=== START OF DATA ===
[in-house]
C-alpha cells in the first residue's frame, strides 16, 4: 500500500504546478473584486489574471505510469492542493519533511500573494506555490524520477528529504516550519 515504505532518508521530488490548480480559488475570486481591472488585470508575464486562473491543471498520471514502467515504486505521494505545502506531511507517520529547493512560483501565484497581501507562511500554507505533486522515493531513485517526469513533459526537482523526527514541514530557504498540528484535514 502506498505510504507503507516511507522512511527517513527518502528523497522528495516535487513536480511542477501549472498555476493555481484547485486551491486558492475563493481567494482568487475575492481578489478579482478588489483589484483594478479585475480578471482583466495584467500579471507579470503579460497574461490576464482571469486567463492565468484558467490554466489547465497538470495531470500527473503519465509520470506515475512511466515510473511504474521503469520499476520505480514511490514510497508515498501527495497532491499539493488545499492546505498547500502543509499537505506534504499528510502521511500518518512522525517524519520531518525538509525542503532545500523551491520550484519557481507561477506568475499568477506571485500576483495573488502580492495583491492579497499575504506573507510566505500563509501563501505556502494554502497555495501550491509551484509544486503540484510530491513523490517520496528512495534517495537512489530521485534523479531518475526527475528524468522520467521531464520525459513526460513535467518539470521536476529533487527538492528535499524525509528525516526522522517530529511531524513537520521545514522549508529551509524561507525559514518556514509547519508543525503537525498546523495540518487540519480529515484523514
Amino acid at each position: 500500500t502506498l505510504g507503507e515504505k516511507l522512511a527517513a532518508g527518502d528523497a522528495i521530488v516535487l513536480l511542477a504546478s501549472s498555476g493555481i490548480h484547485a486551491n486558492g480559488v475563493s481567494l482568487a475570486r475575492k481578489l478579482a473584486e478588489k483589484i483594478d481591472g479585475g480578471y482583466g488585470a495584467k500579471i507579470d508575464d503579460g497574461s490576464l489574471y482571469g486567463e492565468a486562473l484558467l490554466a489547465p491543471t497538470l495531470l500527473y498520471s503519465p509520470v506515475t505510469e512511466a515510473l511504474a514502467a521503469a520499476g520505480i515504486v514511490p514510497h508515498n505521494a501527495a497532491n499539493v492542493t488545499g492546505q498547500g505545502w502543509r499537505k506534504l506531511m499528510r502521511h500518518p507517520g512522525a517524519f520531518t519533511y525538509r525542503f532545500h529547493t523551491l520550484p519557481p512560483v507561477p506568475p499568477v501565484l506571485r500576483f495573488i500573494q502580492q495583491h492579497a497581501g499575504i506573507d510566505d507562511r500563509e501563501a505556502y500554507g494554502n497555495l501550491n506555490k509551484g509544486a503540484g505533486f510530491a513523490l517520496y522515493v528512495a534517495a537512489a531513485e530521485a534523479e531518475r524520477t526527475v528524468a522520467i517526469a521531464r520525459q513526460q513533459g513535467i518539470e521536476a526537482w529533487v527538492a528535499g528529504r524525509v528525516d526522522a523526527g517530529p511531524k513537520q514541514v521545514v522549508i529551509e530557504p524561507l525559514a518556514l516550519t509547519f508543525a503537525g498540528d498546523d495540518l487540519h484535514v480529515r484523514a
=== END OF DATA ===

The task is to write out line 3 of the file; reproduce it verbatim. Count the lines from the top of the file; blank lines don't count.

Amino acid at each position: 500500500t502506498l505510504g507503507e515504505k516511507l522512511a527517513a532518508g527518502d528523497a522528495i521530488v516535487l513536480l511542477a504546478s501549472s498555476g493555481i490548480h484547485a486551491n486558492g480559488v475563493s481567494l482568487a475570486r475575492k481578489l478579482a473584486e478588489k483589484i483594478d481591472g479585475g480578471y482583466g488585470a495584467k500579471i507579470d508575464d503579460g497574461s490576464l489574471y482571469g486567463e492565468a486562473l484558467l490554466a489547465p491543471t497538470l495531470l500527473y498520471s503519465p509520470v506515475t505510469e512511466a515510473l511504474a514502467a521503469a520499476g520505480i515504486v514511490p514510497h508515498n505521494a501527495a497532491n499539493v492542493t488545499g492546505q498547500g505545502w502543509r499537505k506534504l506531511m499528510r502521511h500518518p507517520g512522525a517524519f520531518t519533511y525538509r525542503f532545500h529547493t523551491l520550484p519557481p512560483v507561477p506568475p499568477v501565484l506571485r500576483f495573488i500573494q502580492q495583491h492579497a497581501g499575504i506573507d510566505d507562511r500563509e501563501a505556502y500554507g494554502n497555495l501550491n506555490k509551484g509544486a503540484g505533486f510530491a513523490l517520496y522515493v528512495a534517495a537512489a531513485e530521485a534523479e531518475r524520477t526527475v528524468a522520467i517526469a521531464r520525459q513526460q513533459g513535467i518539470e521536476a526537482w529533487v527538492a528535499g528529504r524525509v528525516d526522522a523526527g517530529p511531524k513537520q514541514v521545514v522549508i529551509e530557504p524561507l525559514a518556514l516550519t509547519f508543525a503537525g498540528d498546523d495540518l487540519h484535514v480529515r484523514a